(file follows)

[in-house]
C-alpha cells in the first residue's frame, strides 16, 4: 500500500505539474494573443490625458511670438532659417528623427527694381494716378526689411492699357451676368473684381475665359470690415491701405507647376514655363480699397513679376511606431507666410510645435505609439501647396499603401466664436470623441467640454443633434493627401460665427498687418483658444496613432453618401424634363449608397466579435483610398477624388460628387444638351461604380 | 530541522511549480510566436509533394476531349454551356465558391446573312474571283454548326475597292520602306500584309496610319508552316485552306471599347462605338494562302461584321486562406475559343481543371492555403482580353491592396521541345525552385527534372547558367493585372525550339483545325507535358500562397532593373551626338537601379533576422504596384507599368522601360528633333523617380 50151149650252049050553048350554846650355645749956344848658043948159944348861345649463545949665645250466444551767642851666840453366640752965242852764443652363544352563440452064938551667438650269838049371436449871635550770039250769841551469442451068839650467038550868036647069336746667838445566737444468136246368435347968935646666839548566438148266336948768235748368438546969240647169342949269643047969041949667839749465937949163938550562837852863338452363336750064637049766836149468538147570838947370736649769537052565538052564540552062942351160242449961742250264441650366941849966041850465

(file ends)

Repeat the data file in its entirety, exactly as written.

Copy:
[in-house]
C-alpha cells in the first residue's frame, strides 16, 4: 500500500505539474494573443490625458511670438532659417528623427527694381494716378526689411492699357451676368473684381475665359470690415491701405507647376514655363480699397513679376511606431507666410510645435505609439501647396499603401466664436470623441467640454443633434493627401460665427498687418483658444496613432453618401424634363449608397466579435483610398477624388460628387444638351461604380 | 530541522511549480510566436509533394476531349454551356465558391446573312474571283454548326475597292520602306500584309496610319508552316485552306471599347462605338494562302461584321486562406475559343481543371492555403482580353491592396521541345525552385527534372547558367493585372525550339483545325507535358500562397532593373551626338537601379533576422504596384507599368522601360528633333523617380 50151149650252049050553048350554846650355645749956344848658043948159944348861345649463545949665645250466444551767642851666840453366640752965242852764443652363544352563440452064938551667438650269838049371436449871635550770039250769841551469442451068839650467038550868036647069336746667838445566737444468136246368435347968935646666839548566438148266336948768235748368438546969240647169342949269643047969041949667839749465937949163938550562837852863338452363336750064637049766836149468538147570838947370736649769537052565538052564540552062942351160242449961742250264441650366941849966041850465